And here's a generic Rock Monster sketch I did as a quick concept for a friend of mine, who may be trying to build an army of them for a project.

And finally, we have another experiment of mine, continuing to test myself in creating completely original creatures that don't look like anything that currently exists. The idea behind this guy is that in its evolutionary history, it lost its limbs, and instead strengthened and lengthened millions of hairlike flagelli, that sweep under and around its body. There are a large number underneath the animal to support it, while there are also these tentacle-like things all over the body that constantly touch/sense/grab onto surrounding objects to inspect, as well as to propel forward. This thing is a little creepy, and I'm curious to see how it would look in motion.

Wednesday, August 4, 2010

Sketches from Maine

So I'm back from my week long family reunion/anniversary party in Maine. I got a lot of quality time with my Mom, brothers, as well as various cousins, aunts, uncles, grandparents. Everything went perfectly. One highlight was getting to see a bald eagle fly right past the house on lake Maranacook where we were staying. This was a first for me, and I was very excited about it. Also got tons of fresh seafood which is always a plus...anyway enough reminiscing about last week, here are the sketches I did while up there. I didn't really take the time to do any candid life sketching, but I enjoyed these little beasties I concocted:

This first guy, i started drawing some sort of dinosaur, then decided to make it more interesting by adding in human features in it....I then kept that for my theme and created this human-dino hybrid creature. It's a little eerie to look at, but it was fun to do.

Next we have this little guy. I have no idea what he is...I just thought he was cute :)

Next we have this canid. I really liked the pose I put him in, and thought the expression was too good to not add something for him to be reacting to.

Now we have a graphic approach to a barn owl (Tyto alba). I started with the outlined shape on the left side, and tried to finish the form without disrupting the simplicity of the outline. I tried to contain as much of the character as I could inside that shape.

And finally, I got bored while waiting for my dinner at the Chick-A-Dee restaurant in Turner, Maine with some couple dozens of family members.  I drew this creature trying to keep the idea in mind that I wanted to create a monster that didn't resemble any living animal. It's really tough to do, and it's something I'm always trying to practice here and there. I particularly liked the idea of having suction-cup like legs, and a pair that sprout from the tail.

Wednesday, July 21, 2010

Misc. Sketches

So I have some various sketches to post before I forget. The first couple are people I sketched in Maine when visiting family.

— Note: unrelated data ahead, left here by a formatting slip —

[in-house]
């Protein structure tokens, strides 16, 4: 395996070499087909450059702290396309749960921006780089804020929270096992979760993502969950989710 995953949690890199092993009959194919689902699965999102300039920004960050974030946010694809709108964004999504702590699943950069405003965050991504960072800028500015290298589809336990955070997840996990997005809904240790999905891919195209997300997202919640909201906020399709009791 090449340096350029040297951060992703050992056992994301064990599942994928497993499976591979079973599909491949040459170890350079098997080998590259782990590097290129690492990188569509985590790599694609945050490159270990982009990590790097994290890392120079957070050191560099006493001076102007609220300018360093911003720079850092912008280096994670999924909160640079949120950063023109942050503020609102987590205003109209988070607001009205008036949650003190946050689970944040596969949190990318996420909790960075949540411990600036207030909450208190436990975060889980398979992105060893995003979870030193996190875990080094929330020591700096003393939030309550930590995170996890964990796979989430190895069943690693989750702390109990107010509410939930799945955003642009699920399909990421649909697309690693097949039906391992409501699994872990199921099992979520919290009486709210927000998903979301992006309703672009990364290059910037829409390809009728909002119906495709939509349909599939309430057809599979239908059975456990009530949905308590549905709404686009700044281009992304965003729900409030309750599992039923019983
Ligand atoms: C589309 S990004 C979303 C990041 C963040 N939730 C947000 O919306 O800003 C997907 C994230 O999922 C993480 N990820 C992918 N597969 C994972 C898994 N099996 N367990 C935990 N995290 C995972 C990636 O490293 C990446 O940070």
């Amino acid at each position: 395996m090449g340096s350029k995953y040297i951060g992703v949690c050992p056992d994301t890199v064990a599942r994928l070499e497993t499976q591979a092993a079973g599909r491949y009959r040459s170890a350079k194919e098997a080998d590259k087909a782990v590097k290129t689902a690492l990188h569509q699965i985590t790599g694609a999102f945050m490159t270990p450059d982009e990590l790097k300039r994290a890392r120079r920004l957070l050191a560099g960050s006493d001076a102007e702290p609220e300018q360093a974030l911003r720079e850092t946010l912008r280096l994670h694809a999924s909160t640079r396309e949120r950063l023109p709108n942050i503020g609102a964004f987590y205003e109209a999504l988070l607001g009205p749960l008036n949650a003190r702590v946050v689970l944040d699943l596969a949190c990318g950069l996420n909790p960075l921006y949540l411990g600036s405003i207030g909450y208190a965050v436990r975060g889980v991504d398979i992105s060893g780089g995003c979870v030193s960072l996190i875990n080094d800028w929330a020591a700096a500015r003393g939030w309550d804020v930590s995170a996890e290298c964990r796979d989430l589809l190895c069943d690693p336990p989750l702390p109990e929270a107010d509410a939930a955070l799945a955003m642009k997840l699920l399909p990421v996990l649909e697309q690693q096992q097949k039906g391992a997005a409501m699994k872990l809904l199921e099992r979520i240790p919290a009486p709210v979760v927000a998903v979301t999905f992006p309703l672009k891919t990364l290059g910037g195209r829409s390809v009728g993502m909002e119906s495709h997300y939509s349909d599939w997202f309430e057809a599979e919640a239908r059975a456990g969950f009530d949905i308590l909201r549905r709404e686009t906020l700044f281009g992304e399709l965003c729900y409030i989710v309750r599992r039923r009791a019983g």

Here, on the left we have a man playing with his cell phone while waiting for someone in Freeport. The right is a character my brother and I created to scare our cousins, named Shovelman. They got too scared before we even had the chance to give him a backstory....drat. Well he posed very nicely for this sketch, anyway.

Next we have one of those cousins, sitting at a fire pit. What I learned from this? Apparently when I draw people outside at night with only the light of the fire to aid me, they end up looking older than they are. 

Now we have some fun little critters that I sketched while waiting for things to process. First, there's an alligator (Alligator mississippiensis), then we have a three-toed sloth (Bradypus variegatus), and then a koala (Phascolarctos cinereus). Notice how freakishly strange koala's front paws can't make that stuff up!

I'm going back to Maine for all of next week, and there should be plenty of down time for sketching! I even bought a new sketchbook for the occasion. I know I'm excited.

Monday, June 28, 2010

Sketchbook Backlog

So I'm just about finished with my current sketchbook, and there are a lot of misc. things in there. This sketchbook spans the time from last fall until now. so here's a bunch of random things:

So where to start? There's another concept for my evolution animation idea, as well as some dino sketches, including an extremely inaccurate/unrealistic Edmontosaurus. We also have a pig demon riding a babirusa for some reason. Then a sweet imaginary bird-like thing, a stylized turtle, and mechanical Frigatebird (Fregata magnificens mechanicaliensis).

Here are a couple more strange critters. 

Here we have a crocodile, some sort of strange Parasaurolophus-humanoid alien thing, and a giant angry rodent.

This here is the result of misc. people-watching excursions around the city this year. When I'm waiting for a train or if I'm early to an event of some sort, I'll usually take the time to practice drawing and get ideas from the people around me. All of these are sketches of random people, or are characters inspired by real people that I spotted. They are all from various places in Philadelphia.